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You are here: /main/research expeditions/HURL 2002

HURL 2002

September 8 - October 8

The Hawai‘i Undersea Research Laboratory was established by the National Oceanic and Atmospheric Administration's ( NOAA ) National Undersea Research Program (NURP)and the University of Hawai‘i. Its mission is to study deep water marine processes in the Pacific Ocean. In 2002 HURL's Pices IV and the RCV-150 evaluated bottomfish populations on Raita Bank, Brooks Banks, Northampton Bank and St. Rogatien Bank in the NWHI. They also assessed the role of precious coral beds as foraging grounds for Hawaiian monk seals. They returned safely to Honolulu after a month at sea.

Click on one of the following areas to follow the expedition.

Ship Logs

Ship Logs:
Day-by-day activities of the ship: what research is being done that day, what the weather is like, what's for dinner, etc.

Daily or semi-daily personal journal entries by the particpants in the expedition.

Interviews with expedition participants, scientists, vessel crew, educators, etc.

Highlights or special information such as interesting discoveries or related research.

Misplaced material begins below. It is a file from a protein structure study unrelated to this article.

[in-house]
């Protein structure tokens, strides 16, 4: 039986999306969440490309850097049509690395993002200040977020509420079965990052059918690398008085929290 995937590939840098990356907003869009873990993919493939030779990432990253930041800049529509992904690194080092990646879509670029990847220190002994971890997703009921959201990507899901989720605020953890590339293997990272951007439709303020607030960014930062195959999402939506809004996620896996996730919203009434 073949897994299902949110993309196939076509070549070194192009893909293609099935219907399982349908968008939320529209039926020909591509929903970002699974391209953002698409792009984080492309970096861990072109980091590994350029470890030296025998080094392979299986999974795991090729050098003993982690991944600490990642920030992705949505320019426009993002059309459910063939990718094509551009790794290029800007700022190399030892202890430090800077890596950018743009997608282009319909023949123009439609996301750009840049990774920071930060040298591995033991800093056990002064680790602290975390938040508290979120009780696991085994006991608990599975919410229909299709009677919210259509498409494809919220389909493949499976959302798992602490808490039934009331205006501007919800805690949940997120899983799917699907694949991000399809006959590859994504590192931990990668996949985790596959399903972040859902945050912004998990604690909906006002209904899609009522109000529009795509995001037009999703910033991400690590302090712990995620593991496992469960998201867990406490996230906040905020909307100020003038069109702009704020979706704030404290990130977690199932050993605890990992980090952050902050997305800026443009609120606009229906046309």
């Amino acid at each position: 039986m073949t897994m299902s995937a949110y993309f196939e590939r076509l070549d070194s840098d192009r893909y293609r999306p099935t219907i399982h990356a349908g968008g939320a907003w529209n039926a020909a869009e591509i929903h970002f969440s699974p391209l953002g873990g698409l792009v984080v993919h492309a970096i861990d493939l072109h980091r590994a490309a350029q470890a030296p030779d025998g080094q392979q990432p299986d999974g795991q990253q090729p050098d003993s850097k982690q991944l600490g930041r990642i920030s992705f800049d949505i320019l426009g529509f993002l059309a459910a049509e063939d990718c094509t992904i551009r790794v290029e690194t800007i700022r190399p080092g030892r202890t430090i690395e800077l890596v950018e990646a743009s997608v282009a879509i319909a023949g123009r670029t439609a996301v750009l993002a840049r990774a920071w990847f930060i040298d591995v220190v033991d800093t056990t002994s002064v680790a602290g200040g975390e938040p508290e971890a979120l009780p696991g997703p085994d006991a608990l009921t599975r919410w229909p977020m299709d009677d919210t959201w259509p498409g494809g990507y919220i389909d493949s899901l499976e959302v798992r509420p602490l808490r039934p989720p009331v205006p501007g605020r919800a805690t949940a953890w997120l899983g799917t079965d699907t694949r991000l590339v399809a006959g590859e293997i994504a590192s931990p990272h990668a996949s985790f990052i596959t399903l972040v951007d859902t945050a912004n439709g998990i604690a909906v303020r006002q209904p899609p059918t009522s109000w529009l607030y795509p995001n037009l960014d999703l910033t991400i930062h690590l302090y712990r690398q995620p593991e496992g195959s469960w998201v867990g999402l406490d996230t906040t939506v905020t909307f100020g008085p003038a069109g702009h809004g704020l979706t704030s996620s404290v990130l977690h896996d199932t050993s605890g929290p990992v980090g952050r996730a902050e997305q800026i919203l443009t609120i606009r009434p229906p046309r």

Talk About It!

Sponge research

Asked by Michelle from Kapiolani Community College on Sep 26, 2002.
Are you going to take samples of the unusual sponges you saw and conduct reserach on them?

Answered by Rachel Shakelford, Hawaii Undersea Research Lab (HURL) on Sep 27, 2002.
We did not take any samples of sponges on this particular trip. One of the problems is that there is no time to deviate from protocol to take samples during a transect, where the primary objective is to count everything. Once the transects are finished, samples may be collected, but they are limited to what can be found nearby. The observers may have seen something unusual druing the transect, but once they have time to take samples there may be no such organisms around. We did take samples of a few corals, a crinoid, a few small crabs, and a cone shell that we weren't able to identify with certainty. Those samples will be sent off to experts so that their identities may be confirmed.

Are there more fish in deep or shallow areas?

Asked by Michelle from Kapiolani Community College on Sep 28, 2002.
In the research journal ROV DIVE 9/17/02, you saw more fish in the deeper area of the ocean (800m) than at 150-200m. Why did this occur? Is this the norm?

Answered by Rachel Shakelford, Hawaii Undersea Research Lab (HURL) on Sep 29, 2002.
That is a very good question, and there is no easy answer. The main thing to realize is that fish distribution is typically very patchy. We may have just happened upon a low density area in 150-200 m and a relatively high density area at 800 m. If our dive site had been different, we may have seen something different.